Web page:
Chuck Haralson and Ken Smith were inducted into the Arkansas Tourism Hall of Fame during the 43rd annual Governor’s Conference on Tourism
When Memphis rapper Gavin Mays (a.k.a. Cities Aviv) recruited Marcella Réne Simien to sing vocals on two songs for his gauzy, whip-smart first release, "Digital Lows," it was after hearing her at a show in Memphis circa 2010 or so. In those days, she'd open for punk bands at house shows under the pseudonym Fille Catatonique, mashing up The Buzzcocks' "Orgasm Addict" with Nina Simone's "Be My Husband" on a Cajun squeezebox.
Her voice on those two Cities Aviv tracks — "Black Box" and "A Beautiful Hell" — is deep-seated and serpentine and listeners might not be surprised that Simien counts Destiny's Child and Erykah Badu among her early musical influences. Had those same listeners been in the crowd with Mays, though, the singer's zydeco pedigree might have been more telltale. Marcella's father, Terrance, a descendant of one of the first Creole families to settle in Louisiana's St. Landry Parish, was among the reasons for the creation of an entirely new Grammy Award category: "Best Zydeco or Cajun Music Album," an accolade his group Terrance Simien and The Zydeco Experience scored for themselves in 2008.Taj Mahal sang "Happy Birthday" to her when she turned 18, and her family's company for gumbo included the likes of Los Lobos' David Hidalgo. Growing up with a bonafide zydeco pioneer, Simien says, was "just the most vibrantly colorful way to be exposed to music," and though convivial brushes with greats like Fats Domino didn't likely go unnoticed, Simien credits bits of her father's personal collection — Ladysmith Black Mambazo, Bob Dylan — with having lent an eclecticism to her ear during those aesthetically formative years. "It was endless, all the CDs and tapes and records that were within my reach. It made me a more informed listener," she told the Arkansas Times. She attested to some shyness as a child, but despite that, she did more than listen. "I really was a sponge. Anything I heard that I liked, I would wanna emulate it. I remember in preschool — no, it was in kindergarten, for show and tell, you had to bring in something, and I brought in a Joe Cocker CD and just sang along to it. I loved the growl and the grittiness of his voice."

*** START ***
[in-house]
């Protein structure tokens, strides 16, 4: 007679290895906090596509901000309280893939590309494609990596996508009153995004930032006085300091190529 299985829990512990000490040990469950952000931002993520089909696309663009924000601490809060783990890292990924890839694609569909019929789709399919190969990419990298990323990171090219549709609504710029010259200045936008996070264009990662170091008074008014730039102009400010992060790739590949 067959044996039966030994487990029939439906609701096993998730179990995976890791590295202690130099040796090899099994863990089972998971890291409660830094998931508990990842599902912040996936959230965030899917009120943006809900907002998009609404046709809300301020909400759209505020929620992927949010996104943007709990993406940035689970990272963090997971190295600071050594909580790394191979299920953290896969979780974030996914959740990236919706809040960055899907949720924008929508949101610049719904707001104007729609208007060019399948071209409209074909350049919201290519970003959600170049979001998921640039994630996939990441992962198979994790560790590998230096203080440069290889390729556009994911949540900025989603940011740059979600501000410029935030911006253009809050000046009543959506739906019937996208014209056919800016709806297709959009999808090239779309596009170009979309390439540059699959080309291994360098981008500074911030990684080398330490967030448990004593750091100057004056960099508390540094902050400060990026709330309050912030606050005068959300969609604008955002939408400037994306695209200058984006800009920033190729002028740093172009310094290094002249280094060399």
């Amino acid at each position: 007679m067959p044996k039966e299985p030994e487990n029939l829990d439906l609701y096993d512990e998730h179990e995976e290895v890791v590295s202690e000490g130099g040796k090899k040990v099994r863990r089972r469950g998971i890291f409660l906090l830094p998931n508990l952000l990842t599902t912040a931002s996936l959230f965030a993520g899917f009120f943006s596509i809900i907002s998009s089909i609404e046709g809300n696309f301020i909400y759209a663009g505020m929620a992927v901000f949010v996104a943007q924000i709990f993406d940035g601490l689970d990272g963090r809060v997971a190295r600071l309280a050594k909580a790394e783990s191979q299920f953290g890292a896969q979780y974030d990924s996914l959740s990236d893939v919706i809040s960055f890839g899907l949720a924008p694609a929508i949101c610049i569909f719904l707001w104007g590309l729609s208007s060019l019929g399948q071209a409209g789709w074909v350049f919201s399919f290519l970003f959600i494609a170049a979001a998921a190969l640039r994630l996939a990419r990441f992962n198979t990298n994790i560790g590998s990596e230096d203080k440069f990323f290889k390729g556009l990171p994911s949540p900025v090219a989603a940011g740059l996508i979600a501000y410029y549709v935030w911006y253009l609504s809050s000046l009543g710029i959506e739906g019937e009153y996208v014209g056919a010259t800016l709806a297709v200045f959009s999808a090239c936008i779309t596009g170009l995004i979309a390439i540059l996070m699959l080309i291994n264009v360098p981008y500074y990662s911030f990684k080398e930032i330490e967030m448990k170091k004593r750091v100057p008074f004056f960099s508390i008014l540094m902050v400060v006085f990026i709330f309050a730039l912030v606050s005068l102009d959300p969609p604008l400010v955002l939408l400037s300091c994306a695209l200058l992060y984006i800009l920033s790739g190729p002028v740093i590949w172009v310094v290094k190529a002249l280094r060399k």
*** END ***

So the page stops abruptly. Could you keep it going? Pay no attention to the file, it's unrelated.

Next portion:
It wasn't just vocal grit she soaked up, either: Simien's quick to relate how she witnessed firsthand — by watching her mother, Cynthia Simien — what brand of chutzpah it's taken to keep Terrance Simien's career chugging along for 35 years and counting. "My mom has, for the last 20 years, been his booking agent and manager, and she was just, like, a ballbuster — the most incredible businesswoman I've ever seen in action. ... She started out in the clothing industry and when she met my dad, she learned the ropes. So I got to see that aspect of it, just how to really take care of business."